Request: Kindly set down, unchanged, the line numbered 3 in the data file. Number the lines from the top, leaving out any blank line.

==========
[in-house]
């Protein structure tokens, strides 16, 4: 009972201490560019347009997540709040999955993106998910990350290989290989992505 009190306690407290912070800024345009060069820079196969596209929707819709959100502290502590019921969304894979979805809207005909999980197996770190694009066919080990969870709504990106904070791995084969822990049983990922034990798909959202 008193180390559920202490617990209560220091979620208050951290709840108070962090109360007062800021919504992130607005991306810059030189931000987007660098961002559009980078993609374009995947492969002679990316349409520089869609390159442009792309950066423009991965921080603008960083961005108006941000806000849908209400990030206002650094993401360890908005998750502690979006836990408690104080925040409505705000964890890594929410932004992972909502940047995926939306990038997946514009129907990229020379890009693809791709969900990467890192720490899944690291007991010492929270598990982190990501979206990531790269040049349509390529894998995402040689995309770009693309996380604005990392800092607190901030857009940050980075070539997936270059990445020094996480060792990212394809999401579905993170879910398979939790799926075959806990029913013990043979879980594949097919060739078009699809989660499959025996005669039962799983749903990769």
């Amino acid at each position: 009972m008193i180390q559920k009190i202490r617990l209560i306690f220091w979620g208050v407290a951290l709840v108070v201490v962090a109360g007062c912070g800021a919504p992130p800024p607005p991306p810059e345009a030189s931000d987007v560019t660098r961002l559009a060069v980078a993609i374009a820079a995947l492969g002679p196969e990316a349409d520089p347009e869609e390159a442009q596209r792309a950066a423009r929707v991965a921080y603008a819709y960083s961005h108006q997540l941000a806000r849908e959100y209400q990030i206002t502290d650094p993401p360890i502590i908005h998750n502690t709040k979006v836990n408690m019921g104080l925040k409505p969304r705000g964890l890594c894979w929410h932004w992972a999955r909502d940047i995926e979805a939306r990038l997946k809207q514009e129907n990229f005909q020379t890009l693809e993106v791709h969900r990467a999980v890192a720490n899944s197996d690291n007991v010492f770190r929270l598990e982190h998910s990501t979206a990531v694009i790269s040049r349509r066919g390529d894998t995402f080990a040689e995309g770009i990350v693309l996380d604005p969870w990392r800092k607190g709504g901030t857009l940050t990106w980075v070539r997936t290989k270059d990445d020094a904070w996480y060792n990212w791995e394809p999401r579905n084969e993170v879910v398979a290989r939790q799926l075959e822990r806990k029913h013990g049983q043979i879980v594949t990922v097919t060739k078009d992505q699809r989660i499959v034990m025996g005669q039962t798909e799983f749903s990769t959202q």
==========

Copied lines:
């Amino acid at each position: 009972m008193i180390q559920k009190i202490r617990l209560i306690f220091w979620g208050v407290a951290l709840v108070v201490v962090a109360g007062c912070g800021a919504p992130p800024p607005p991306p810059e345009a030189s931000d987007v560019t660098r961002l559009a060069v980078a993609i374009a820079a995947l492969g002679p196969e990316a349409d520089p347009e869609e390159a442009q596209r792309a950066a423009r929707v991965a921080y603008a819709y960083s961005h108006q997540l941000a806000r849908e959100y209400q990030i206002t502290d650094p993401p360890i502590i908005h998750n502690t709040k979006v836990n408690m019921g104080l925040k409505p969304r705000g964890l890594c894979w929410h932004w992972a999955r909502d940047i995926e979805a939306r990038l997946k809207q514009e129907n990229f005909q020379t890009l693809e993106v791709h969900r990467a999980v890192a720490n899944s197996d690291n007991v010492f770190r929270l598990e982190h998910s990501t979206a990531v694009i790269s040049r349509r066919g390529d894998t995402f080990a040689e995309g770009i990350v693309l996380d604005p969870w990392r800092k607190g709504g901030t857009l940050t990106w980075v070539r997936t290989k270059d990445d020094a904070w996480y060792n990212w791995e394809p999401r579905n084969e993170v879910v398979a290989r939790q799926l075959e822990r806990k029913h013990g049983q043979i879980v594949t990922v097919t060739k078009d992505q699809r989660i499959v034990m025996g005669q039962t798909e799983f749903s990769t959202q």